Daimler Buses presented its first serial electric bus with a fuel cell as a range extender at the presentation of the eCitaro fuel cell at the Global Public Transport Summit. The start of the series production of the eCitaro fuel cell coincides with the trade fair premiere.
Daimler Buses already provided the first key data on the drive of the new eCitaro variant at the end of May, when it was announced that the eCitaro fuel cell will combine Mercedes-Benz’s third-generation lithium-ion batteries with a fuel cell as a range extender. As a solo bus, the model receives three battery packs with a combined capacity of 294 kWh. As an articulated bus, there are three or four packs with a cumulative capacity of up to 392 kWh. In both cases, the fuel cell has an output of 60 kW and comes from Toyota.
Daimler Buses gives a range of up to 350 kilometres for the articulated range-extender bus and up to 400 kilometres for the solo bus. In view of these ranges, the eCitaro fuel cell is not designed for intermediate charging on the route, but for pure depot charging via plug with up to 150 kW. It is “the ideal addition for transport companies with an existing battery-electric fleet that want to operate their long routes without having to recharge and without having to put on additional buses”. Of course, a hydrogen source is also needed to use the range extender. More on this below.
With regard to the start of series production, Daimler Buses says that the articulated bus version can be ordered at any time starting from the trade fair premiere. The manufacturer has not yet given any details on the market debut of the solo bus, and the bus manufacturer also has not mentioned prices.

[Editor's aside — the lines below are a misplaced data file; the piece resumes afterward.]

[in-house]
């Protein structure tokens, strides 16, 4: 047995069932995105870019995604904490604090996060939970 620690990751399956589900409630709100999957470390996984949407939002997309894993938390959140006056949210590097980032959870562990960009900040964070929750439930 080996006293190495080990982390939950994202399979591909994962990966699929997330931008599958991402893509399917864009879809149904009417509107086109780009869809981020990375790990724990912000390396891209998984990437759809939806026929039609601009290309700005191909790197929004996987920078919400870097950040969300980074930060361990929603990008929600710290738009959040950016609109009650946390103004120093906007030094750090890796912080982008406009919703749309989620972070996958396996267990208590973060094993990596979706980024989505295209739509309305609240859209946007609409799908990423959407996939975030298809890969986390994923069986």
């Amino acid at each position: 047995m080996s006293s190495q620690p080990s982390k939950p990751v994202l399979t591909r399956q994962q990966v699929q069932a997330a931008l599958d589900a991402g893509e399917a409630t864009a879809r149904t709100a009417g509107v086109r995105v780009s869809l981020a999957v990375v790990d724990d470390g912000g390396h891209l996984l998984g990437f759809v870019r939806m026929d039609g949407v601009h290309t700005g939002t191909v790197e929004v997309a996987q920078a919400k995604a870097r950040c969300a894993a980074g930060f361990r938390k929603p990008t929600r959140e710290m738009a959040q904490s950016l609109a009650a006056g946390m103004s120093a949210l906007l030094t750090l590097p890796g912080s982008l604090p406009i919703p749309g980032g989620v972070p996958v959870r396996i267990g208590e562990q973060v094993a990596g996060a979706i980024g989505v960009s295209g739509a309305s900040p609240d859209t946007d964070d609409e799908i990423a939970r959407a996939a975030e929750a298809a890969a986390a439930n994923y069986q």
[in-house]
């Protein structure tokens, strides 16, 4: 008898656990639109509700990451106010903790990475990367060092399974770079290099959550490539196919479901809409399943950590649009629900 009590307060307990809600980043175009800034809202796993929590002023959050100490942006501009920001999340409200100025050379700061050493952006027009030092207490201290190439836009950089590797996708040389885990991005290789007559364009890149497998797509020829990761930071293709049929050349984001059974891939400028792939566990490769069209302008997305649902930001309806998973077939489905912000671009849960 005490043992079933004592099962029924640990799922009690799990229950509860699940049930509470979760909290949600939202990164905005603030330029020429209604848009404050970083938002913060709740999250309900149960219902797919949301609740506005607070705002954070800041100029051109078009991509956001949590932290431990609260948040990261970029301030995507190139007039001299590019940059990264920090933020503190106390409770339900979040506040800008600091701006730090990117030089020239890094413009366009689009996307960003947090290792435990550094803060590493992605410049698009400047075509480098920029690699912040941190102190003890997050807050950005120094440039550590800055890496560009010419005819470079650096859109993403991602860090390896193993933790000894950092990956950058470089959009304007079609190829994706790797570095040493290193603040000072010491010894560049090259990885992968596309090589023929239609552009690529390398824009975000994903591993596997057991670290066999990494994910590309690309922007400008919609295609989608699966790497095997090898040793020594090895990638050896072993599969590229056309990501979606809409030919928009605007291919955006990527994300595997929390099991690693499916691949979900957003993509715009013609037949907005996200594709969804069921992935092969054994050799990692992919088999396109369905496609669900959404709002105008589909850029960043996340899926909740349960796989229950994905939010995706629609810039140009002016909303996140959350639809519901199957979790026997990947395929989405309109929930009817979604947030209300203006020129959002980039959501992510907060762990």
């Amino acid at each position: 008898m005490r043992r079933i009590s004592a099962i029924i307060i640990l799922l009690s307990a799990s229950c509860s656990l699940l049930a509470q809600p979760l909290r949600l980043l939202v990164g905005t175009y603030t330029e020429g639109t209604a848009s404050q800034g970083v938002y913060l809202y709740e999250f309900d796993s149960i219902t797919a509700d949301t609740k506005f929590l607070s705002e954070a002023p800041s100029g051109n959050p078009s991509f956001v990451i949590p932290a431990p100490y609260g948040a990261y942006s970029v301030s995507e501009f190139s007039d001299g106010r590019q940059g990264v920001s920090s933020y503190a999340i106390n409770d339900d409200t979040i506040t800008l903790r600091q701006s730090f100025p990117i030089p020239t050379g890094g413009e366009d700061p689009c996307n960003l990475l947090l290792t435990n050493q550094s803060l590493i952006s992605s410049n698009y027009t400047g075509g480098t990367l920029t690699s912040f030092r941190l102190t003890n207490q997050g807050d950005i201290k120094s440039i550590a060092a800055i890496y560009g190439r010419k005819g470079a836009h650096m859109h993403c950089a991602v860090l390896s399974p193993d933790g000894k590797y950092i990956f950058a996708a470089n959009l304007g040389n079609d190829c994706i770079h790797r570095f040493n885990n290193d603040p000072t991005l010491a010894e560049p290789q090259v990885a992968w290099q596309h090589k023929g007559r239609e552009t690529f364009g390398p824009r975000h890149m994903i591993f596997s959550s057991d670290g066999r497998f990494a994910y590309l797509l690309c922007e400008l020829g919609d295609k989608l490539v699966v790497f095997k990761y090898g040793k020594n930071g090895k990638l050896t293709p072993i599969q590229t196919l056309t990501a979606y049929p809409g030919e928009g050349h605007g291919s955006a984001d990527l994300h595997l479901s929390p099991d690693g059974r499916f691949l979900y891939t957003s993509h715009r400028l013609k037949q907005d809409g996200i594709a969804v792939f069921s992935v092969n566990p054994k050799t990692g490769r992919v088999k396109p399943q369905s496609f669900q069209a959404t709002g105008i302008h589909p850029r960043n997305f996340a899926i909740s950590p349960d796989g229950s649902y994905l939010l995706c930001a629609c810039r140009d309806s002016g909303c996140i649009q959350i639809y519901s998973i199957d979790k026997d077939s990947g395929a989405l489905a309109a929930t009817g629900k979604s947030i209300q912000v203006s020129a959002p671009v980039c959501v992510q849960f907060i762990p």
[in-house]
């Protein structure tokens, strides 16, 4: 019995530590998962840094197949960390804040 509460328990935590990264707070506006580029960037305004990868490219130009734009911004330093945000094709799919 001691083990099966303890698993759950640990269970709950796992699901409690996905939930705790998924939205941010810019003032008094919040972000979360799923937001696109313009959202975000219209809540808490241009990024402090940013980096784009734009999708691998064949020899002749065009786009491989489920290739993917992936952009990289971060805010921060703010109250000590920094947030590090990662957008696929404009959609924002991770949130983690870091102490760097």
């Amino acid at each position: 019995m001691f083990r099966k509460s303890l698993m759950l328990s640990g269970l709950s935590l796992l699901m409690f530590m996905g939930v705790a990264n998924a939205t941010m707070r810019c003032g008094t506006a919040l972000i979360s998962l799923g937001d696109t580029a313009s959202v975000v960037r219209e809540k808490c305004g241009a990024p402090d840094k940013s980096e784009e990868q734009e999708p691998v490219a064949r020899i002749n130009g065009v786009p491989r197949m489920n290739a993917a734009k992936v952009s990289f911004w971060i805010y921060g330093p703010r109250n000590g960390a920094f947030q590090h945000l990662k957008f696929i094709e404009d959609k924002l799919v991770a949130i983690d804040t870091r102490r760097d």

Instead, Daimler Buses provides a detailed look at the body of the new eCitaro variant. It was a conscious decision to opt for a drive system with a large battery capacity and a compact fuel cell in the “range of possible combinations”, the manufacturer explains, pointing out, among other things, that electricity from the grid as a fuel will be significantly cheaper than hydrogen in the foreseeable future. The fuel cell of the eCitaro fuel cell therefore does not serve as the main energy source, but is only used to extend the range.
Regarding the fuel cell itself, Daimler Buses now specifies that it is a “tried and tested module” – namely a second-generation Toyota fuel cell in a heavy-duty version with a maximum output of 60 kW. In the eCitaro fuel cell, it is to be operated in the range of the best point at around 20 kW and work in a voltage range of 400 to 750 volts. Due to its flat and compact design, the fuel cell module is installed on the roof. The module, which weighs around 240 kilograms, is placed just behind the front axle of the solo bus and on the roof of the rear vehicle of the articulated bus.
The manufacturer states that the module has a service life of around 40,000 hours in use as a range extender, which should correspond to a service life of seven to ten years. The module receives its hydrogen (gaseous and at a pressure of 350 bar) from Type 4 tanks, each with a capacity of 5 kg, which are also mounted on the roof. The solo bus has five tanks with a capacity of 25 kilograms of H2, the articulated bus six or seven tanks with 30 or 35 kilograms of H2. Refuelling takes place in the direction of travel on the right-hand side above the second axle. Regarding refuelling, the company states: “Under optimum conditions and depending on the refueling infrastructure, the refueling time in the solo bus, for example, is around ten minutes”.